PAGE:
Shifting our assumptions is not easy. Engaging with paradox often brings us to the limits of our rational thought. We can feel queasy peering over the edge toward the absurd or the illogical. Such uncertainty and irrationality drive our anxiety. We pull back toward more clarity. But learning to value and accept tensions helps us avoid oversimplifying our presenting dilemmas and instead to explore more creative alternatives. That is, we need to move from more dichotomous mindsets that foster either/or thinking to paradox mindsets that empower both/and thinking.
In my own research with colleagues Marianne Lewis, Ella Miron-Spektor, Josh Keller, and Amy Ingram, we studied different approaches to competing demands and how these approaches affect creativity, performance, and job satisfaction. We surveyed more than three thousand people from the United States, China, and Israel. We found that people differ on two interwoven factors: the extent to which individuals experience tensions and the extent to which they adopt a paradox mindset.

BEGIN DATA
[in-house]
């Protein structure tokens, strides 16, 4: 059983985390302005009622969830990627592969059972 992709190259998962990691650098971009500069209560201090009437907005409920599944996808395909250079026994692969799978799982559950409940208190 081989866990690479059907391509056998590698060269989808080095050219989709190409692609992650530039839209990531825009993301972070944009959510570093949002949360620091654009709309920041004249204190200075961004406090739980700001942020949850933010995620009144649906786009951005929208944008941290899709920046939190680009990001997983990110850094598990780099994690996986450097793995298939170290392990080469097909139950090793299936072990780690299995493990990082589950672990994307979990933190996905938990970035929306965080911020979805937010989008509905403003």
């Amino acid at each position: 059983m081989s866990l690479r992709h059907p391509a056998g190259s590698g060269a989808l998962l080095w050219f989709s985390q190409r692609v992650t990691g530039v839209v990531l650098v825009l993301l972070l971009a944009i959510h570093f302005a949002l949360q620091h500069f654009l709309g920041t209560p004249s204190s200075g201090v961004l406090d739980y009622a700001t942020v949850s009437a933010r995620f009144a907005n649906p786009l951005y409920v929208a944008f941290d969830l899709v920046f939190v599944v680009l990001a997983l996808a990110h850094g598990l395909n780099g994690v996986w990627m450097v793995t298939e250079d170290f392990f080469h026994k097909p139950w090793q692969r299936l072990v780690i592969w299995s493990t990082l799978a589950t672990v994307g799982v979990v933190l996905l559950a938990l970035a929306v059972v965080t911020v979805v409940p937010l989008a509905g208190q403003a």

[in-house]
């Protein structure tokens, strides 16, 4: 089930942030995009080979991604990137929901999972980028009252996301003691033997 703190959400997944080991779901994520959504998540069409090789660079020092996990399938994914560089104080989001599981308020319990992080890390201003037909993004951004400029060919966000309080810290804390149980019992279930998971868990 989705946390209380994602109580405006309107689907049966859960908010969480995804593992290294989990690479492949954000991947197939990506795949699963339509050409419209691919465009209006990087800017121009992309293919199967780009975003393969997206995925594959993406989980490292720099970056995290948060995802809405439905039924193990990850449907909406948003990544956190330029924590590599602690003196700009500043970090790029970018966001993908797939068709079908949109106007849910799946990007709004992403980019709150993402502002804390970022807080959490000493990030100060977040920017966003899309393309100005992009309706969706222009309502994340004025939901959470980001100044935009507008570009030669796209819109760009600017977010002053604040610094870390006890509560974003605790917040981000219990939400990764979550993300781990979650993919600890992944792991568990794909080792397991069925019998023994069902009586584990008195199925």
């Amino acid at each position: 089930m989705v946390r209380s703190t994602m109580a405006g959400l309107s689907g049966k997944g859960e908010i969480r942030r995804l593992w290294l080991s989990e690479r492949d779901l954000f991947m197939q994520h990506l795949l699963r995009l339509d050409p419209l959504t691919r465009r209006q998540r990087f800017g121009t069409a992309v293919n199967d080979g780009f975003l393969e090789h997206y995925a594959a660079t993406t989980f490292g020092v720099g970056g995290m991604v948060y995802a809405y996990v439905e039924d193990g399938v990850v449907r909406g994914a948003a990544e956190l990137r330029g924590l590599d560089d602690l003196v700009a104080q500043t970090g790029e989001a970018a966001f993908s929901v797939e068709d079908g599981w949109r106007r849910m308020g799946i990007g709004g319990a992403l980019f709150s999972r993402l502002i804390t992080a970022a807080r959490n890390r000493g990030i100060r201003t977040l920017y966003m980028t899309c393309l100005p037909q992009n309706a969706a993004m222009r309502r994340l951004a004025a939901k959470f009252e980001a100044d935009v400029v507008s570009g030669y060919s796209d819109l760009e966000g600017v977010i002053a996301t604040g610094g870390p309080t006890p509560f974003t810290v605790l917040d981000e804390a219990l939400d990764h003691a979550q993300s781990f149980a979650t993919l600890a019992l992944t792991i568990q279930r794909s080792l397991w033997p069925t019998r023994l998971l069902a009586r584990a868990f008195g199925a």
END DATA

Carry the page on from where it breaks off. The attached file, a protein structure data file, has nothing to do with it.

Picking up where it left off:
First, people differ in how much they experience tensions. Such differences can stem from varying situations, as some environments are filled with more tensions than others. As our Israeli team member likes to point out—living with ongoing regional conflict in the Middle East creates tensions very different from those felt by, say, someone living on a sheep farm in rural New Zealand. Similarly, an emergency room physician might be surrounded by more tensions than a yoga instructor. The context can have a great impact on our experience of tensions.
As we noted previously, our own research suggests that people experience increased tensions in settings with (1) faster change, (2) greater plurality, or (3) more scarcity. The faster the pace of change, the more we experience tensions between what is and what will be. In terms of plurality, the more voices and perspectives from different people and stakeholders, the more we experience tensions between varied goals, roles, and values. And finally, the more that people experience a scarcity of resources, the more competition there will be over how the resources should be shared.2
Even as the nature of tensions in our environment varies, it is also the case that some people are more attuned to tensions than others. Tensions swirl all around us. Some people seek them out, purposefully surfacing tensions to enable more creativity. Others may avoid or ignore them to minimize potential conflicts. Yet even two people in the same situation can experience varying degrees of tension. In our own research, we found that people who all had the same job and worked in the same organization reported different levels of tensions.